King New Voll-True Alto (1930)

The Story

I bought this in 2001 when I was travelling a couple of times a year to San Francisco to events such as the annual Sun Microsystems analyst meeting. There are a handful of Savings and Loan shops in the less touristy places – areas where people will ask you for money on the street and your middle class American friends advise you not to go. I really like these shops, because their owners tended to undervalue their stock, minimising the loan value on the assets. Although I didn’t realise it at the time the pound’s rising value against the dollar made buying secondhand saxophones even more attractive. It’s all changed since then – the pound hs declined significantly in value and eBay makes all saxophone values knowable for the shop owners. I also believe that these instruments are a finite resource – they got pawned years ago. I can’t find many interesting saxophones any more in San Francisco in these shops – I joke with my friends that I bought them all.

The Instrument

This horn was one of the first I bought from America. As a silver plated instrument uncleaned for decades it was almost black and hidden at the end of a dusty glass cabinet. It cost me a couple of hundred dollars, which I had to pay in cash.

It took a few hours to clean it up. I took all the keys off and wiped it with silver polish. My saxophone fixer repadded the horn, which gave him the opportunity of soaking the body in a bath of silver polish along with the keys once the old pads had been taken off.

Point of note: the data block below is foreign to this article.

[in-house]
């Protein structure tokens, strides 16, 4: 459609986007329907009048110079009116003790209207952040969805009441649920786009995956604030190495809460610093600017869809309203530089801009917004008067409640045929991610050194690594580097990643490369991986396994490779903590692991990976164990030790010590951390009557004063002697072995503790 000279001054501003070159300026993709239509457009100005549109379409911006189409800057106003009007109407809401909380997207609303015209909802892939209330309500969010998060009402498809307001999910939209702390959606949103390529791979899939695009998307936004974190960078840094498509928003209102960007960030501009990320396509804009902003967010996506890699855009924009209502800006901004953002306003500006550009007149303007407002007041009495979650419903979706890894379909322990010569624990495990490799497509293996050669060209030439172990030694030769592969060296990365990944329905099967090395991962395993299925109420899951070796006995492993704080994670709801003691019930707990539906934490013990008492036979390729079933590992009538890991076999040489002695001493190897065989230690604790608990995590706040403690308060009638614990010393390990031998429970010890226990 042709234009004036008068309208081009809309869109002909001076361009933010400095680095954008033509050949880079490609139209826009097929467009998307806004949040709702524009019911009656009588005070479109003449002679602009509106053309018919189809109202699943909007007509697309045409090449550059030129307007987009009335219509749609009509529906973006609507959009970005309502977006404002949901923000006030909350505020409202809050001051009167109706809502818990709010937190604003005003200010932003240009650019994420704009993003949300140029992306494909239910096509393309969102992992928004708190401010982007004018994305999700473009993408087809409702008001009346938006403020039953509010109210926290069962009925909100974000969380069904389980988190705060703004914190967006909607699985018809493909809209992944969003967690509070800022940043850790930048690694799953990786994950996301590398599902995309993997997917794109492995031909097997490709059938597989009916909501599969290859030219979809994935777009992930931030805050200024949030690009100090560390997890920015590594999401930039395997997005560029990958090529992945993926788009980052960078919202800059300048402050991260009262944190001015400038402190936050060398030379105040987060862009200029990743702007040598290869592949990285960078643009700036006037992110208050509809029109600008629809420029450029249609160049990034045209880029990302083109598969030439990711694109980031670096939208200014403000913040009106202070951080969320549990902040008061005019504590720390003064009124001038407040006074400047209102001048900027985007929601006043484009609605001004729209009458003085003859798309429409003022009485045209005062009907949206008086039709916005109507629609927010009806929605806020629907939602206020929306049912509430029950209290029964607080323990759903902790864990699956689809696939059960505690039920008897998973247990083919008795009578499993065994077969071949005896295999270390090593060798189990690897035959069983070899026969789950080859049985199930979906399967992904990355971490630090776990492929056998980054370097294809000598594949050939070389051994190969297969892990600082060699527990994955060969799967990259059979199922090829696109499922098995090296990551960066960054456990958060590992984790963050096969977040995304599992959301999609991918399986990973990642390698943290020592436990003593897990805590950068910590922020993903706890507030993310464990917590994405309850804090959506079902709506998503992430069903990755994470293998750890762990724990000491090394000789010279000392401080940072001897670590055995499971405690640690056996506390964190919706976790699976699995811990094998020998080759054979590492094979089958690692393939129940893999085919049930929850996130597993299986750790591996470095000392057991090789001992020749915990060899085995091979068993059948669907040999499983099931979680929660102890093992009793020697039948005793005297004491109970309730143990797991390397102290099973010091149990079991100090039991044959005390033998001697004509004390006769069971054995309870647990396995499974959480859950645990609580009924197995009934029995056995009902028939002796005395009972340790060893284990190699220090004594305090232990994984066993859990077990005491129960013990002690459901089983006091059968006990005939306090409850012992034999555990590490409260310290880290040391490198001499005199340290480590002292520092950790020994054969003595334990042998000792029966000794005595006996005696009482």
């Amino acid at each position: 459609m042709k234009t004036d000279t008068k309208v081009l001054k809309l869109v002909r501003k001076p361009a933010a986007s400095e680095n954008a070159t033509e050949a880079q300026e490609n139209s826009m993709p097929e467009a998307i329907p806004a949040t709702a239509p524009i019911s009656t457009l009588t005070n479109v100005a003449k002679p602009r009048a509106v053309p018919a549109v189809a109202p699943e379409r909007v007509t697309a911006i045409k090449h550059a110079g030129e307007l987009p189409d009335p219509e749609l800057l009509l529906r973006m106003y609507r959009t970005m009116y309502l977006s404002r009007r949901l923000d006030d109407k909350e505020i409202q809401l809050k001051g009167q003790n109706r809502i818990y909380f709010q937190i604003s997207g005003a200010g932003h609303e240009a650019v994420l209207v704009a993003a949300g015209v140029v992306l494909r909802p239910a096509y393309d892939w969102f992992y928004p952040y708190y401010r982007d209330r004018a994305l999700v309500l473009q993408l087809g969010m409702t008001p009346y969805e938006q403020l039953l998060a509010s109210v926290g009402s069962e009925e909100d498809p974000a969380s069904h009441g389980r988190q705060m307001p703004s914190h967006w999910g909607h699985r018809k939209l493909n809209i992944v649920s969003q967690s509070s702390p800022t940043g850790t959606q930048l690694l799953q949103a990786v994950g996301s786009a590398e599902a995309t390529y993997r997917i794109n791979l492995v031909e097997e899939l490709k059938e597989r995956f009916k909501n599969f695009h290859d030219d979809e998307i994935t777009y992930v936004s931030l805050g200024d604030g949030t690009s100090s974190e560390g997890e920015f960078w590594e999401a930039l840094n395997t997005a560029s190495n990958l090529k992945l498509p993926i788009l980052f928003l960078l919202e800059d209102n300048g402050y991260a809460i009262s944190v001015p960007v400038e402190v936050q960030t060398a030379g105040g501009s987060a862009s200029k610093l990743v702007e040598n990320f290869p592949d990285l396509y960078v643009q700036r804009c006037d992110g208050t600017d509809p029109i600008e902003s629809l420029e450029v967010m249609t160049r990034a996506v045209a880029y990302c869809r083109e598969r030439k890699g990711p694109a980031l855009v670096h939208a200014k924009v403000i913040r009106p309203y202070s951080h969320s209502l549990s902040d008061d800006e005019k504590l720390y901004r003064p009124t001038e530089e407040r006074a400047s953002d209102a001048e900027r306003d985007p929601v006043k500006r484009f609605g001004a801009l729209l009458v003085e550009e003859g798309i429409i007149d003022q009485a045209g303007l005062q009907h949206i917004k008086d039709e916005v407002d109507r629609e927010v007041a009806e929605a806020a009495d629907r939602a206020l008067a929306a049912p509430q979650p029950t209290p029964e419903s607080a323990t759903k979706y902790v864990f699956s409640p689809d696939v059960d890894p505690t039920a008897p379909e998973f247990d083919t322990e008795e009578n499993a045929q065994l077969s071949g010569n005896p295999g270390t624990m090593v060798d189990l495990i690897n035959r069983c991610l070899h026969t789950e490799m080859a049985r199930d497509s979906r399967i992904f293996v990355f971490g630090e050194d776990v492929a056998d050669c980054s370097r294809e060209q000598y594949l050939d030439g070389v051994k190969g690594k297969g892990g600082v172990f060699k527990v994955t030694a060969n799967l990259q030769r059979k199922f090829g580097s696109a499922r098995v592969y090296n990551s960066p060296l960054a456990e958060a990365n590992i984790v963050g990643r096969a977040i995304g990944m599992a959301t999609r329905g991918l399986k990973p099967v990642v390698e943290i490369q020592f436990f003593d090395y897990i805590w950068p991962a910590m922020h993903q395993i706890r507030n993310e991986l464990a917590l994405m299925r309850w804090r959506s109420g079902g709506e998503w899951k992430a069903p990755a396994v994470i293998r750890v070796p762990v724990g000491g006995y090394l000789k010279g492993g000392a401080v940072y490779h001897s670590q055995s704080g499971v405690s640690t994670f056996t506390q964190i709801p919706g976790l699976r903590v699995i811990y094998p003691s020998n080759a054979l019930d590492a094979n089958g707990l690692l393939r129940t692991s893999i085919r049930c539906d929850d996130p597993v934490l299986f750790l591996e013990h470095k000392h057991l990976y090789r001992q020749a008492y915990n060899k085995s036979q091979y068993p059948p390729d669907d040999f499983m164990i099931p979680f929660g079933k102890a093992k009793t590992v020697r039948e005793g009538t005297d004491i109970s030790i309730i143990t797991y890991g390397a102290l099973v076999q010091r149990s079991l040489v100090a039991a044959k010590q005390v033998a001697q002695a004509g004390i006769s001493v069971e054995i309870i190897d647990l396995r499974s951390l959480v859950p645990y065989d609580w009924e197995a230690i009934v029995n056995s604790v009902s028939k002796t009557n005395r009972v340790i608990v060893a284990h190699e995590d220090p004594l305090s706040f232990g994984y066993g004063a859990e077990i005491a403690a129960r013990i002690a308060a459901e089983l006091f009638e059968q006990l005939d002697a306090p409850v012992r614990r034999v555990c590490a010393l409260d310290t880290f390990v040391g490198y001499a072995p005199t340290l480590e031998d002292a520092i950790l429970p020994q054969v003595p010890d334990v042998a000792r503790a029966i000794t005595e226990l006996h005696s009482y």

It’s a King Voll True New Voll-True. The back of the horn is marked “Serial Number: 123164 No. 1.549.911 PAT’D 8-18-25”. According to King’s 1926 catalogue (cited by Saxpics) their saxophones  were available in 7 specific finishes, which were:

  • I. Brass, Highly Polished
  • I-G. Brass, Gold Lacquer (beware of relacquered examples!)
  • II. Silver Satin Finish, Gold Bell
  • III. Silver Satin Finish, Gold Bell and Trim (i.e. “two-tone”)
  • IV. Gold Satin Finish, Burnished Bell
  • Artist’s Special, Gold — Hand Burnished
  • King De Luxe (gold plate or gold wash with additional pearl keytouches and very elaborate engraving)

Mine is a II. King saxophones are distinguishable by their coned key tops, as you can see in the pictures. This is a ‘flapper’, with the bottom keys on both the left and right hand side. Typically the bottom keys of saxophone designs migrated over time from left to right, not least because left hand keys could be closed off by the right leg when players were seated. The horn came complete with a Selmer Sax-O-Mute as can be seen.

The Player

King saxophones went on to become some of the best blowers in later years. However this one is more of an antique. It is difficult to keep in tune in the upper register and is something of a ‘pea-shooter’, with a narrow bore restricting it from been blown like a modern horn. Despite this it is very enjoyable to play, reminding me of a classical instrument. It makes a very pleasant sound reminiscent of the 1930s – a time when saxophone technology had reached its peak.

Saxifications

  • Make – King
  • Model – New Voll True
  • Serial Number – 123164
  • Date of Manufacture – 1930
  • Place of Manufacture – Cleveland, USA
  • Finish – SIlver Plate
  • Weight – 4lb 14oz
  • Sound – Thin
  • Ease of Blowing – A bit of a ‘pea shooter’
  • Ease of Fingering – easy and well balanced

More about King saxophones can be found currently on the Web from Saxpics.
Do you own a King saxophone? How do you rate it? Please let me know by commenting on this post.

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One Response

  1. I am the owner of a King New Voll-True (alto sax) serial number 123709, how can I rate it?

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